“For the last time, `Blade,” explained Shartalla patiently, “you’ve only got fifty crew, not enough to challenge Snowhawk, and she’d’ve guessed there was a plan if she saw you coming in with ferrets who weren’t wearing your uniform!”
Winterblade looked down at her outfit. It was all pale blue, the kind of color that was invisible at sea from great distance. Her ship, including the sails, was all dyed the same color.
“So Shartalla, could one of your ferrets run down and tell my crew they can come up?”
“Sure thing, Ksheygha. Oi, Skorlaid! Find Wideprow and tell the crew to come up. Tell the others to keep watch on the jetty and make sure Snowhawk leaves!”
The mention of the ferret seemed to be a spell, because silence reigned once again at the table. Worry flashed from Zuryzel and Dejuday as well as the other pirates in attendance. What if Snowhawk had found the manuscript?
“Anyway,” Shartalla continued, shaking off the spell, “the map. Where is it?”
Ksheygha took the single page from her voluminous sleeve and Winterblade took the rolls from her cloak. “We found this at Lunep,” Winterblade explained to Ksheygha. “We haven’t read it yet. I translated it as best I could, but I’m not so sure I did so well. Think y' c'd check o'er my work?”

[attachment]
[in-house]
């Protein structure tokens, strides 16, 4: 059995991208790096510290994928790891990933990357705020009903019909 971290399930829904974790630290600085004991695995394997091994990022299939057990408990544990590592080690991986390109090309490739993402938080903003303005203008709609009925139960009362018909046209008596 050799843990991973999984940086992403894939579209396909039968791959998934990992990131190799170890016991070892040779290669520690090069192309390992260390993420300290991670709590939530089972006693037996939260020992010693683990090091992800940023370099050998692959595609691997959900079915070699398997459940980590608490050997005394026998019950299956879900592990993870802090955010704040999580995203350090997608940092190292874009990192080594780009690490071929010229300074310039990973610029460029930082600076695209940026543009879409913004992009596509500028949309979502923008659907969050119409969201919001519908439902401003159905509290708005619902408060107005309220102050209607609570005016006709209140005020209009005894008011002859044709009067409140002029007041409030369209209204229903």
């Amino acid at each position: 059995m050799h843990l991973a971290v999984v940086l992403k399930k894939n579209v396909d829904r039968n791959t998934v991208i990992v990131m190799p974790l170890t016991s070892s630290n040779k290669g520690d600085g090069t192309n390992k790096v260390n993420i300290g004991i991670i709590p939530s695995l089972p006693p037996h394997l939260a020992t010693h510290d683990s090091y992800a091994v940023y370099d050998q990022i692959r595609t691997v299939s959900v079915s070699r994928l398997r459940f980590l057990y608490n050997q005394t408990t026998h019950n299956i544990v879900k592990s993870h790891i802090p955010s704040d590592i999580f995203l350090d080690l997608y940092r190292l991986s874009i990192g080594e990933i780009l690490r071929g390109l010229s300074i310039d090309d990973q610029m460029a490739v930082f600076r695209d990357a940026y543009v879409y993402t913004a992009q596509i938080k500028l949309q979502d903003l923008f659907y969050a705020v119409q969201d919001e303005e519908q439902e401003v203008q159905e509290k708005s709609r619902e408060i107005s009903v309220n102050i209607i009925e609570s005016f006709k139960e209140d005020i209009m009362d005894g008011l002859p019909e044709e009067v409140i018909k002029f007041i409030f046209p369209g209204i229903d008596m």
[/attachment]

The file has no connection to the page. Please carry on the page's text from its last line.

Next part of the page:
“You’re holding onto it?” Ksheygha guessed.
Winterblade nodded. Ksheygha leaned forward “Lets read!” she said, barely able to keep her excitement under control.
“All right,” Winterblade said swiftly. “For those ’o don’ know, especially Shartalla an’ Ksheygha, the city of Rinaria was rumored to be a beaut’ful city on an island in the western sea. S’posedly the island was surrounded by mist an’ whirlpools, but a skilled cap’n could make it t’ the shore. Sometime before the Dark Ages, all the charts an’ maps to it were lost. All we ’ave left t’ know about it is sealore, an’ unfortunately sealore don’t include useful charts. Now, this list o’ riddles an’ such is from an older time than the seagoin’ pirate. It was kept safe an’ forgotten.”